The Owners argued that the tribunal had failed to comply with its general duty under section 33 of the Act by:

  1. adopting a course of action that was not advocated by either party – namely, refusing to exercise jurisdiction over other claims against the Charterers on the assumption that these claims might be brought in a separate arbitration. (The Owners had asked the tribunal to reserve jurisdiction over any other claims arising under the Charterparty and the Charterers had asked for those claims to be dismissed on their merits);
  2. not giving the parties opportunity to comment on the proposal; and
  3. relying on considerations which had not been raised by the parties and which the parties had no opportunity to address before the award was made.

This course of action, argued the Owners, constituted a serious irregularity which led to substantial injustice for the purposes of section 68 of the Act.

The Charterers argued that the high threshold of serious irregularity leading to substantial injustice under s68 had not been met. They argued that it was clear that the Charterers had sought a final award and opposed the application for a partial award, and that both parties had adequate opportunity to address the tribunal on all of the issues. The Charterers also disputed the evidence that there were any more claims against the Charterers: therefore, even if the Owners could demonstrate a serious irregularity, they could not show any substantial injustice.

The Commercial Court’s judgment

Whilst accepting that the threshold of s68 is very high, the Commercial Court issued a declaration that paragraphs 30 and 31 were of no effect and remitted that part of the award back to the tribunal.

Notwithstanding the reference to an “Interim Award”, the Court characterised the Claim Submissions as an application for a partial award pursuant to section 47 of the Act.   It concluded that, despite the uncertainty in the Claim Submissions, it was the case (or at least the parties proceeded on the basis that) the other claims under the Charterparty had been referred to the tribunal.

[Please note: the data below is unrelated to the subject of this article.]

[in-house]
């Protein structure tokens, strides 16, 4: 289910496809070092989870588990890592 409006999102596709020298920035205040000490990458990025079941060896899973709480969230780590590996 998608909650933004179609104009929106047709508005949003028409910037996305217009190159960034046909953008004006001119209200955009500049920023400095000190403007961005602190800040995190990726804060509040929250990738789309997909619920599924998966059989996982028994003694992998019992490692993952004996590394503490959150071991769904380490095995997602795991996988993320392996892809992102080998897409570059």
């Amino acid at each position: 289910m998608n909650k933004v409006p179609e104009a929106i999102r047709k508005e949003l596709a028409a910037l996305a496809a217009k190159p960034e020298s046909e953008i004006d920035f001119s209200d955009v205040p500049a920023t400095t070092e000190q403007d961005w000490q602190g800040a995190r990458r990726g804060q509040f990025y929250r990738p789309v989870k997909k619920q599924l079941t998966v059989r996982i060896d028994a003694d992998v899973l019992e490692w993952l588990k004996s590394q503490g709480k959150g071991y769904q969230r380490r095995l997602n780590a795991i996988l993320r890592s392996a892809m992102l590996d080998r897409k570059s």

The Court held that where a tribunal wished to adopt a course not advocated by either party, it is generally incumbent upon the tribunal to give the parties an opportunity to address it on that possible course. A failure to give the parties such an opportunity may amount to a serious irregularity. The tribunal in this case adopted a “half-way house” approach, which was not advocated by either of the parties: it neither determined the Owner’s claims should be rejected on the merits (as submitted by the Charterers), nor did it reserve them for further consideration. The Court therefore found that the parties should have been given opportunity to address the tribunal’s proposed course of action. In determining whether this failure caused substantial injustice to the Owners, it was sufficient that the tribunal might realistically have reached a different conclusion.

Whilst it was not necessary to decide the case, the Court offered the observation that, as a matter of arbitral process, where a claim is submitted to a tribunal for determination, the tribunal is obliged to determine it one way or the other and has no power to decline to act.


The case comes as a sharp reminder to arbitrating parties to be clear in terms of the claims they are pursuing in the reference. The position appears to have been made unclear in this case by the Owner’s request for an “Interim Award” on its demurrage claim – which the Court rightly pointed out was an application for a partial award – and the uncertainty that created in its Claim Submissions (and later pleadings) as to whether the other claims against the Charterers under the Charterparty were before the tribunal. Whilst the Owners were ultimately successful before the Court, it is undesirable for a party to end up in a position where it becomes necessary to convince a Court that it should intervene under s68 of the Act.

The judgment also reminds arbitrators to ensure that any solution which they propose to adopt is one which the parties have had the opportunity to address.

For further information, please contact Craig Tevendale, Partner, Hannah Ambrose, Professional Support Lawyer or your usual Herbert Smith Freehills contact.

Craig Tevendale
Craig Tevendale
+44 20 7466 2445
Hannah Ambrose
Hannah Ambrose
Professional Support Lawyer
+44 20 7466 7585